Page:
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Yugoslavia: Former U.S. Ambassador -- Leaders Destroyed The Country

  • Charles Fenyvesi

Washington, 2 July 1999 (RFE/RL) -- In his book entitled "Origins of a Catastrophe" updated as recently as May 1999, Warren Zimmermann, the last U.S. ambassador to Yugoslavia, presents his thesis that Yugoslav leaders destroyed their country "from the top down."

Their methods, he writes, were those of Josip Broz Tito, the dictator who preceded them: co-option, intimidation, circumvention, and elimination of all opposition to what Zimmermann condemns as the nationalist leaders' "demagogic designs." He still mourns what he calls "the catastrophe" of Yugoslavia's collapse. But he does not distribute the blame equally.

Now a professor of diplomacy at Columbia University in New York City, veteran diplomat Zimmerman first served in the U.S. embassy in Yugoslavia in the 1960s and returned as ambassador for the crucial years between 1989 and 1992. On May 12, 1992 then Secretary of State James Baker recalled him to protest Serbian aggression against Bosnia-Herzegovina.

Within a few days, most of the ambassadors from European Community states followed, in a traditional gesture which, Zimmermann acknowledges, made no impact on the strategy, worked out by Slobodan Milosevic, Radovan Karadzic, and the Yugoslav army, to seize most of Bosnia.

Zimmermann in his book approved the recall as signaling that "there would be no longer even the pretense of normal relations with Serbia." He termed the Western move "modest but the right thing to do."

Throughout the book, which relies on his diary and reports, Zimmermann is a staunch advocate of Yugoslav unity and the country's gradual democratization, but he is equally firm on championing human rights and privatizing the economy.

Unmistakably, he was -- and is -- a friend of Yugoslavia and a student of Balkan history. He is also fluent in Serbo-Croatian.

Thoughtful, considerate, and sensitive, Zimmermann expected Yugoslavs or at least their moderate leaders to be similar or, at a minimum, evolving in that direction. Early on during his tenure a Westernized Serbian intellectual, an art historian, told him that the solution to the problem of Kosovo Albanians was simple: "Just line them up against a wall and shoot them." The ambassador was shocked and dismayed. But he did not seem to believe that Serbs would actually do that. He saw it as his duty to speak out for tolerance and ethnic harmony.

However, Zimmermann has a diplomatic way of sandpapering the rough edges of the recent past. For instance, in detailing Tito's career, he writes about Tito "carrying out purges for Stalin in the 1930s." Not a word about the bloodiness of the executions Tito ordered and the reputation for ruthlessness he acquired; nor is there a mention of the massacres targeting various Yugoslav ethnic groups following the victory of his partisans. Instead, the ambassador's emphasis is on the postwar Titoist slogan of "brotherhood and unity," which he acknowledges was repeated ad nauseam.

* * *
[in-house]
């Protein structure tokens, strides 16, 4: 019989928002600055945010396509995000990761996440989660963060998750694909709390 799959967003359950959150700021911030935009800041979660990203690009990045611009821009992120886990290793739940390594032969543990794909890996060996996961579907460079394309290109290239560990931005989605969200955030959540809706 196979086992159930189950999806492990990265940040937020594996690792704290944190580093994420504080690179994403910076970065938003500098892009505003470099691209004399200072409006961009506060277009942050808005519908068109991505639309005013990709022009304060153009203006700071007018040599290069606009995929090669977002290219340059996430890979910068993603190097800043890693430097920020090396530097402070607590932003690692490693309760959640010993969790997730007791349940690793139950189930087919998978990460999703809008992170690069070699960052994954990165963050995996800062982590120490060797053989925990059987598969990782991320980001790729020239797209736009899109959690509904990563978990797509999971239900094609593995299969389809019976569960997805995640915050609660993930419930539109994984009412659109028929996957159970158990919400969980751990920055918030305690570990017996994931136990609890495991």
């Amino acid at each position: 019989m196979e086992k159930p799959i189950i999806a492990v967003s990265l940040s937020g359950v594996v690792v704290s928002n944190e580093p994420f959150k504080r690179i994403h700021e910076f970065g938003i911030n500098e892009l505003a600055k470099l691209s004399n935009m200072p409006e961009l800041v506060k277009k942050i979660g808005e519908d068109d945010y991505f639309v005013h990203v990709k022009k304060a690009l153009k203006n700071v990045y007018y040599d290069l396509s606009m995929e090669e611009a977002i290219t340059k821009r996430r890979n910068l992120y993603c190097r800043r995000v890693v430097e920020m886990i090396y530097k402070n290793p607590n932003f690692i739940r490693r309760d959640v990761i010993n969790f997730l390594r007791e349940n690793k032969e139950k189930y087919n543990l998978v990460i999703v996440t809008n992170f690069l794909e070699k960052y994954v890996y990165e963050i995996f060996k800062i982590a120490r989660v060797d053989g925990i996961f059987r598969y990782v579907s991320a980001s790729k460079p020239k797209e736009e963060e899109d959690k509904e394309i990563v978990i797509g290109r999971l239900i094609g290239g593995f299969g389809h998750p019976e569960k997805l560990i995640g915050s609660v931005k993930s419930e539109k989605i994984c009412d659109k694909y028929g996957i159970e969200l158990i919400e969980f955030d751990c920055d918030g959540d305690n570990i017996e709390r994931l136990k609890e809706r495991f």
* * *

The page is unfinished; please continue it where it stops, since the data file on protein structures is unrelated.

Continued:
Zimmermann learned to detest Milosevic, then president of Serbia, who said he was too busy to meet with the new U.S. envoy well known for his criticism of Serbian suppression of Kosovo Albanians. It took 10 months for Milosevic to invite Zimmermann for a meeting that showed what Zimmermann calls Milosevic's two sides: amiability and hostility.

What Zimmermann refers to as Milosevic's "ugly side" came out in his presentation of fallacious statistics and other facts, his putdown of the Slovenes as "Bolsheviks" for advocating multiparty democracy, and his unyielding position on Kosovo.

Talking about Albanians, he spewed invectives, and he had no answer to the ambassador's tactful question: What is your strategy for winning Albanian support? Zimmermann remembers asking himself: "Was Milosevic an unhinged fanatic or a clever manipulator?" At the time Zimmermann was not sure. But now he is sure: a manipulator.

Among those Zimmermann identifies as the gravediggers of Yugoslavia are Slovenia, Croatia, and Serbia, but "the one who stands out" is Milosevic, whom he describes as "one of the most duplicitous politicians the Balkans have ever produced."

In an uncharacteristic fit of anger, Zimmermann writes that if Milosevic's parents had committed suicide before his birth rather than after, Yugoslavia would not have died.

Although Zimmermann traveled extensively in Yugoslavia and met many political and intellectual leaders, he appears not to have been impressed with the persistent presence of intense ethnic hatreds that continued to smolder underneath the vast expanses of the concrete Tito laid across the political landscape. Or, to switch metaphors, the staccato rhythms of the region's violent history remained alien to him and unlikely to be repeated.

He minimized the Serbs' insistence on living in the past, relishing their victimization, and taking pleasure in their international isolation. Dutifully, Zimmermann noted briefly that Serbs identify themselves as little appreciated for their historic achievements in defending European Christian civilization against the Muslim Turk, mounting the most effective military resistance against Hitler's juggernaut, and putting up the only successful challenge to Stalinist Russia's overwhelming political power.

But he does not connect Tito's championship of the nonaligned bloc to the South Slav penchant for heroically standing alone, at that time defying both NATO and the Warsaw Pact. Zimmermann stressed the positive and tried to build on it, and he shunned the grandiose, the way a sober man avoids a drunk at a party.

Though Zimmermann acknowledges mistakes in American policy, he still believes it was right to promote federative unity and territorial integrity rather than to support what he calls secession and nationalism. He regrets deeply that Yugoslavia, as a country and as an idea, has few mourners.